FOXBOROUGH - Spanish-American philosopher George Santayana famously wrote that those who cannot remember the past are condemned to repeat it.
And it was New Jersey philosopher Yogi Berra who told us about “déjà vu, all over again.’’
Welcome to Super Bowl XLII, played at the Razor yesterday . . . yet another close win for the New York Giants over a heavily favored Patriots team.
Four years ago it was Giants 17, Patriots 14. This time it was Giants 24, Patriots 20.
A lot of the cast members were the same. Bill Belichick, Tom Coughlin, Tom Brady, and Eli Manning all picked up where they left off four years ago in the Roman Numeral Game.
Just like last time we got a hard-fought game with limited offense that loosened up at the finish. The Patriots scored on a touchdown pass to take a 3-point lead late in the fourth, but they left too much time on the clock, and Manning somehow took the Giants down the field for a winning touchdown in the closing seconds. Brady got the ball back for a couple of desperation tosses as the clock wound down to zero.
Yeesh. It was impossible to watch this game unfold without thinking about the day the church bells all were broken in Glendale, Ariz., almost four years ago.
This time we had Jake Ballard playing the part of David Tyree, making a sensational catch over the middle on a huge third down play with 1:07 left in the game.
This time we had rarely used Tracy White (instead of Ellis Hobbs) getting beat on the final touchdown pass (Ballard again).
“There’s obviously a few similarities,’’ said Manning. “[I was just thinking about] the fact that the last time we played we had a two-minute drill to win the game. It was just the same situation here.’’
Coughlin denied having Super Bowl flashbacks.
“No, not really,’’ said the former Boston College coach. “This is a whole new game. Just trying to be in the moment against a really good team and didn’t have a lot of time to think about that kind of stuff.’’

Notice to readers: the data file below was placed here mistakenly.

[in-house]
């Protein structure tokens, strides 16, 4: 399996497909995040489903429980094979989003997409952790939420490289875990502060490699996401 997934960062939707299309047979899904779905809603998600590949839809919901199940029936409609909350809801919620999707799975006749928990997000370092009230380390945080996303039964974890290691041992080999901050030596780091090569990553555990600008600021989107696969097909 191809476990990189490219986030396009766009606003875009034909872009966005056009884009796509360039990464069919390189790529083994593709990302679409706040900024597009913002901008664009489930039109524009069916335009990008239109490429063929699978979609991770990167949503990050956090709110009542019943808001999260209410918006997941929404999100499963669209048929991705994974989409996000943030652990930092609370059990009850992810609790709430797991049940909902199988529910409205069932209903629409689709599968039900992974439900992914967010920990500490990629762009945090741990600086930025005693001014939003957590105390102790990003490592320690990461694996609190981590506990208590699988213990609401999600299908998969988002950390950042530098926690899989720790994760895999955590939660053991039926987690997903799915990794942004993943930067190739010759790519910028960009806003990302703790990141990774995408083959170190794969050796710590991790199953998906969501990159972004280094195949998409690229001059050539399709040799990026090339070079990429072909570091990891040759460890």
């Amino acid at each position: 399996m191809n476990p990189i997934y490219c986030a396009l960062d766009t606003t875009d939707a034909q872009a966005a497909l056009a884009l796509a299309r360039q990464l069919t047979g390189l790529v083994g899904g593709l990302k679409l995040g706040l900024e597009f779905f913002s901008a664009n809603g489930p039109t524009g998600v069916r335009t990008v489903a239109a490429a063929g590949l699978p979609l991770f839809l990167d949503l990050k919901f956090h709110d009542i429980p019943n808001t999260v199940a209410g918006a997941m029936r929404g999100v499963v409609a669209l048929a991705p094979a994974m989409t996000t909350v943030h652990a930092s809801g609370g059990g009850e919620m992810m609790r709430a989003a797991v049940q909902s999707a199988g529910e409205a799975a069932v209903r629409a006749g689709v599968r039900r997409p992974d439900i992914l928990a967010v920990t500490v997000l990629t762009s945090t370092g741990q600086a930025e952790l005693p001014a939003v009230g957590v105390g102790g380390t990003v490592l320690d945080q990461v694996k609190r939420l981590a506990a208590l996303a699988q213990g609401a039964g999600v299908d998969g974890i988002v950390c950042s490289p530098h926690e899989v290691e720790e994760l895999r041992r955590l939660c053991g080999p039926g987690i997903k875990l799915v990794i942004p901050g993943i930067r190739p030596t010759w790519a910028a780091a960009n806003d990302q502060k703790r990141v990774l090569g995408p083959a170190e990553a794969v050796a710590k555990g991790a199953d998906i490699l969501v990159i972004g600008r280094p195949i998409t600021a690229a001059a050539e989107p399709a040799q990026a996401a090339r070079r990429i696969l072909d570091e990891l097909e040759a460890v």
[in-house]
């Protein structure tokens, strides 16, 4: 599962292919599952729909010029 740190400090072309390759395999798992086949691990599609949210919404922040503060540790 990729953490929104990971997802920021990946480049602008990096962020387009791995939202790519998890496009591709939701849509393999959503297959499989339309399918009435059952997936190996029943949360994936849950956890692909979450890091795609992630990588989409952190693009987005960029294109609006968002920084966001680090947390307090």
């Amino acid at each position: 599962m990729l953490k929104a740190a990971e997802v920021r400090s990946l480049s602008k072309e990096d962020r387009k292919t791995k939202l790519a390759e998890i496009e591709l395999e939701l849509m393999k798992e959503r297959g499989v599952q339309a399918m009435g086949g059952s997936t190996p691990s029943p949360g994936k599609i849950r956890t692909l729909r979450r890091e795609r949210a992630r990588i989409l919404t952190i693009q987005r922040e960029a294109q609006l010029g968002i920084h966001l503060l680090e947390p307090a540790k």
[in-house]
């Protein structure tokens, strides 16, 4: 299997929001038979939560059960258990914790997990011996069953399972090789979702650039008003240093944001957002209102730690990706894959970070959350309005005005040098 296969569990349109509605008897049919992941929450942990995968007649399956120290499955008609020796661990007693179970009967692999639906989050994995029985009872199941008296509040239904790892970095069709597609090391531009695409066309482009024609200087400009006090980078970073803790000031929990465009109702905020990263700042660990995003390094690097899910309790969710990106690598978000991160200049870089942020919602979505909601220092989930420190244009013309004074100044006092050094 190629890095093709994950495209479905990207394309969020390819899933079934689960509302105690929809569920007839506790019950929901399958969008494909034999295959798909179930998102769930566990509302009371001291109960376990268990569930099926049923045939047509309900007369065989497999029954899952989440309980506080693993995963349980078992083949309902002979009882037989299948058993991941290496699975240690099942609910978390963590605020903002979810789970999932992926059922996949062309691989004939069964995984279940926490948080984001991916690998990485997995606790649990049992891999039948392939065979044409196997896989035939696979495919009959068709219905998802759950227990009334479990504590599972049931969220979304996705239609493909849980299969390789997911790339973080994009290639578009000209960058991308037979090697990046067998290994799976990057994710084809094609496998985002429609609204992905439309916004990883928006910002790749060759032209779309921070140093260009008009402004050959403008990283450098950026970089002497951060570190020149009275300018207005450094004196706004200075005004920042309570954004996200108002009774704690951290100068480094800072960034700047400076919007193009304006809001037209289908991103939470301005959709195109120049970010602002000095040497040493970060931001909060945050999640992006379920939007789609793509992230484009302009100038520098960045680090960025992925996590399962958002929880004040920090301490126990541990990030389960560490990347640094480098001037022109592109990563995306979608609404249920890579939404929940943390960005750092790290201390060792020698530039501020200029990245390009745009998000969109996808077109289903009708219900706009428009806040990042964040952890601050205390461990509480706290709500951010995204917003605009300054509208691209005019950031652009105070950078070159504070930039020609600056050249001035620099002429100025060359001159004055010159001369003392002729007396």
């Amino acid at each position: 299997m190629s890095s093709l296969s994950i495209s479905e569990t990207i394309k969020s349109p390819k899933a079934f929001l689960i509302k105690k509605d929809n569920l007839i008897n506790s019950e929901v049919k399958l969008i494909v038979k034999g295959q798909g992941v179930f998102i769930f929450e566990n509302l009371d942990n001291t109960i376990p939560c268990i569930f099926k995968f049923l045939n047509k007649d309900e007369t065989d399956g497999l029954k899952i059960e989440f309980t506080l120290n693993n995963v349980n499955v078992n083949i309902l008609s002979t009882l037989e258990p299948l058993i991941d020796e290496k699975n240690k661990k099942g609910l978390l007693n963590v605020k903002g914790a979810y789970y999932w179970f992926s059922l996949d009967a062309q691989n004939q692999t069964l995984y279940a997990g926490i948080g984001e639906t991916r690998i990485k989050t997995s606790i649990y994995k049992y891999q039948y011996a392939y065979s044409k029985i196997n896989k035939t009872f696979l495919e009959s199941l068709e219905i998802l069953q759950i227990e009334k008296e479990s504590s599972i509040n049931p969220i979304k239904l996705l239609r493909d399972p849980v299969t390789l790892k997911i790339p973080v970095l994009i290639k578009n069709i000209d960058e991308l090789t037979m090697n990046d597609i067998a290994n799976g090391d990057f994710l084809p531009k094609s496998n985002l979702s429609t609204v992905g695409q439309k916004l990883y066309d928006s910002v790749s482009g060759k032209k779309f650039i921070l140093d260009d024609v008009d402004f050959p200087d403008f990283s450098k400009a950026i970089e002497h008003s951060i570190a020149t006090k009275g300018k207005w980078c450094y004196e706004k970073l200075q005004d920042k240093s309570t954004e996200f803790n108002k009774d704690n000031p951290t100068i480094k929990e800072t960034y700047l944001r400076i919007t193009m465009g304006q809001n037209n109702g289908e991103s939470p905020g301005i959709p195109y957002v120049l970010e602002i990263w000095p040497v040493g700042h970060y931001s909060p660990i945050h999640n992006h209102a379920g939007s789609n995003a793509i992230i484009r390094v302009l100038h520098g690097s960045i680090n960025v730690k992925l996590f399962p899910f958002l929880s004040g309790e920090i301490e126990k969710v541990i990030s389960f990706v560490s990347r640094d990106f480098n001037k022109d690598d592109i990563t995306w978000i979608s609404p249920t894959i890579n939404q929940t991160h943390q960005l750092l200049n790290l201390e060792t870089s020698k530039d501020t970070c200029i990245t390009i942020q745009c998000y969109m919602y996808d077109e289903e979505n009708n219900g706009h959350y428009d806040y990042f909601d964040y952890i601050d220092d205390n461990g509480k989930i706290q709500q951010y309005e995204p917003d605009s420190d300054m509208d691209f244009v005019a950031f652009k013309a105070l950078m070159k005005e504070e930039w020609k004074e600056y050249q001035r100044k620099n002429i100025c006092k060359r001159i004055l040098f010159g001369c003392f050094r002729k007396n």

As for Belichick, well, nobody bothered to take Bill down memory lane. The Patriots coach was barely available for anything after this one. Hoodie made a little history when he walked off the field before the clock got to zero in Super Bowl XLII. This time he stayed to the end, then attempted to get in and out of his mandatory postgame news conference before the media assembled to ask him any questions.
“Well, not much to say there,’’ Belichick started, as he stood at the podium in front of a nearly empty room. “This was a tough game. We had our chances, we just came up a little short. (“All-Access’’ Channel 4 should demand a refund for its exclusive “rights’’ to these skull-imploding postgame sessions after losses).
Dour Bill was inches from a clean getaway when a few startled reporters came into the room to find him already winding down. They asked some questions, but the yield was the usual sub-zero refrigerator.
In case you haven’t heard, the Patriots are in a little trouble. They never lose after the bye week (eight straight before Pittsburgh), but this year they lost after the bye week. They never lose a regular-season game at home (20 straight), but they just lost a regular-season game at home. They never lose two in a row (December, ’09), but they’ll take a two-game losing streak into the Meadowlands against the suddenly surging and ever-hated Jets next weekend.
It you want to chalk it up to karma, go ahead.
This is a team that has dedicated its season to the late, saintly Myra Kraft and yesterday they started a punt returner who six days earlier was arrested on a charge of indecent assault and battery of a female patron in a Boston nightclub.
A week ago Julian Edelman (innocent, until proven guilty, remember) was a healthy scratch against the Steelers. So why was it necessary to start him yesterday? Taylor Price’s hamstring? The Giant matchup?
Maybe Edelman had a great week of practice. Or maybe this was just another instance of the old Patriots’ defiance. Football ops is not about to start taking instruction from politically correct namby pambys.
The Patriots still have a pretty easy schedule and look like a lock to make the playoffs (think we said that about the Red Sox, too). But there are legitimate concerns about the Flying Elvises.
Brady was asked about the possibility that the Patriots might lose their “fight.’’
“Look, everyone hates losing, man,’’ he said. “It sucks. You put a lot into each week and it sucks when you lose. But look, no one feels sorry for you.’’
Amen, there. New England’s decade of dominance, the Spygate fallout, and the organization’s abject arrogance has cultivated a nation of Patriot haters. It’s become like rooting against the New York Yankees and corporate greed. When things don’t go well in Foxborough, there’s great glee in football America.
This is one of those times. Things are not going well in Foxborough and Belichick’s army of enemies is ready to pounce. This is Jet Week and you are going to hear a lot about Bill’s spotty drafting, the defection of too many coaches, and New England’s bend-and-break defense. Even Brady (10 interceptions, after only four last season) is suddenly suspect.
It’s going to be a field day for the Patriots Haters as the Patriots get ready to invade the Meadowlands Sunday night.